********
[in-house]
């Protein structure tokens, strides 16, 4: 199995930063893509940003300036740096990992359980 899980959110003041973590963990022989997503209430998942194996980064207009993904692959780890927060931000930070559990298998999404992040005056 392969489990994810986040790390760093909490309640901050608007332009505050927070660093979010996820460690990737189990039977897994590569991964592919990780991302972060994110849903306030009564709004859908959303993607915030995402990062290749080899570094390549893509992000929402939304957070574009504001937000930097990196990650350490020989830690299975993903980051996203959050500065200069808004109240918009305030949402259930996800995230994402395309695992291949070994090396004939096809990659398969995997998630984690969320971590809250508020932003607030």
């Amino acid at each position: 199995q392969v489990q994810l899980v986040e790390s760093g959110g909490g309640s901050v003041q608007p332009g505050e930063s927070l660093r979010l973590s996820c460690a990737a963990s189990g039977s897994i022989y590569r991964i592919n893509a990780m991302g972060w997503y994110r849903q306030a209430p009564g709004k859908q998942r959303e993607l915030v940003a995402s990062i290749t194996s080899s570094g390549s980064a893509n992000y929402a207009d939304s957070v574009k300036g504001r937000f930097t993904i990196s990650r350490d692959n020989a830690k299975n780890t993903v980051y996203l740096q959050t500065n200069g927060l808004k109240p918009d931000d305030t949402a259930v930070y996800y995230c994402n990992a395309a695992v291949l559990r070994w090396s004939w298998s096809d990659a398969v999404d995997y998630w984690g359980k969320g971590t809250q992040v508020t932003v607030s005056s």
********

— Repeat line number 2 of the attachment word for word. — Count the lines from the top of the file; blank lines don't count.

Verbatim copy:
């Protein structure tokens, strides 16, 4: 199995930063893509940003300036740096990992359980 899980959110003041973590963990022989997503209430998942194996980064207009993904692959780890927060931000930070559990298998999404992040005056 392969489990994810986040790390760093909490309640901050608007332009505050927070660093979010996820460690990737189990039977897994590569991964592919990780991302972060994110849903306030009564709004859908959303993607915030995402990062290749080899570094390549893509992000929402939304957070574009504001937000930097990196990650350490020989830690299975993903980051996203959050500065200069808004109240918009305030949402259930996800995230994402395309695992291949070994090396004939096809990659398969995997998630984690969320971590809250508020932003607030």